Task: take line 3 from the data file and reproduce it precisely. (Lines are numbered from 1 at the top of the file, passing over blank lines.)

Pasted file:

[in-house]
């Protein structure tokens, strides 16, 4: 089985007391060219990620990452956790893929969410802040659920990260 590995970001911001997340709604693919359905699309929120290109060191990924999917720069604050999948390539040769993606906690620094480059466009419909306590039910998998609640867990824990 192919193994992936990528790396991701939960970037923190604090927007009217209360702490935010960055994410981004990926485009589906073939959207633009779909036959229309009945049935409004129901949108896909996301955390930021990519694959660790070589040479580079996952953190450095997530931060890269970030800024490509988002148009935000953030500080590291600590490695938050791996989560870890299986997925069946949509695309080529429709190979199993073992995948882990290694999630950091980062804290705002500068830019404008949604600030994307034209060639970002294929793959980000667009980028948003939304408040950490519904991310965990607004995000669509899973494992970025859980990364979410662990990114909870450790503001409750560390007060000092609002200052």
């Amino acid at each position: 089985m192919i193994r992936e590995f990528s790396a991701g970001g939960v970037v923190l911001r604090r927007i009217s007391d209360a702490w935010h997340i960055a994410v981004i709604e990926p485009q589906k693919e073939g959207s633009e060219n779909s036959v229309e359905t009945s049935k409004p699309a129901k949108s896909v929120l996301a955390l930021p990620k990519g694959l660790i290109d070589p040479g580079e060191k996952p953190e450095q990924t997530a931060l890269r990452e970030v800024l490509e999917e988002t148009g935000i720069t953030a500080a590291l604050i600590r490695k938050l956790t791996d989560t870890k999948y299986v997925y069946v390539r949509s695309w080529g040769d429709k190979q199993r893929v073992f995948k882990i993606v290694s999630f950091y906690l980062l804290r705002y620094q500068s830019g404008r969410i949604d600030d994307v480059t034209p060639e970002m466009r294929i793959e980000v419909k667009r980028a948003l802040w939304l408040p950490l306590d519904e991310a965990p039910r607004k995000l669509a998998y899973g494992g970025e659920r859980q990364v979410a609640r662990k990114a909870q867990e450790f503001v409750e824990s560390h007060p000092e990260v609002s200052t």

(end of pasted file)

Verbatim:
């Amino acid at each position: 089985m192919i193994r992936e590995f990528s790396a991701g970001g939960v970037v923190l911001r604090r927007i009217s007391d209360a702490w935010h997340i960055a994410v981004i709604e990926p485009q589906k693919e073939g959207s633009e060219n779909s036959v229309e359905t009945s049935k409004p699309a129901k949108s896909v929120l996301a955390l930021p990620k990519g694959l660790i290109d070589p040479g580079e060191k996952p953190e450095q990924t997530a931060l890269r990452e970030v800024l490509e999917e988002t148009g935000i720069t953030a500080a590291l604050i600590r490695k938050l956790t791996d989560t870890k999948y299986v997925y069946v390539r949509s695309w080529g040769d429709k190979q199993r893929v073992f995948k882990i993606v290694s999630f950091y906690l980062l804290r705002y620094q500068s830019g404008r969410i949604d600030d994307v480059t034209p060639e970002m466009r294929i793959e980000v419909k667009r980028a948003l802040w939304l408040p950490l306590d519904e991310a965990p039910r607004k995000l669509a998998y899973g494992g970025e659920r859980q990364v979410a609640r662990k990114a909870q867990e450790f503001v409750e824990s560390h007060p000092e990260v609002s200052t």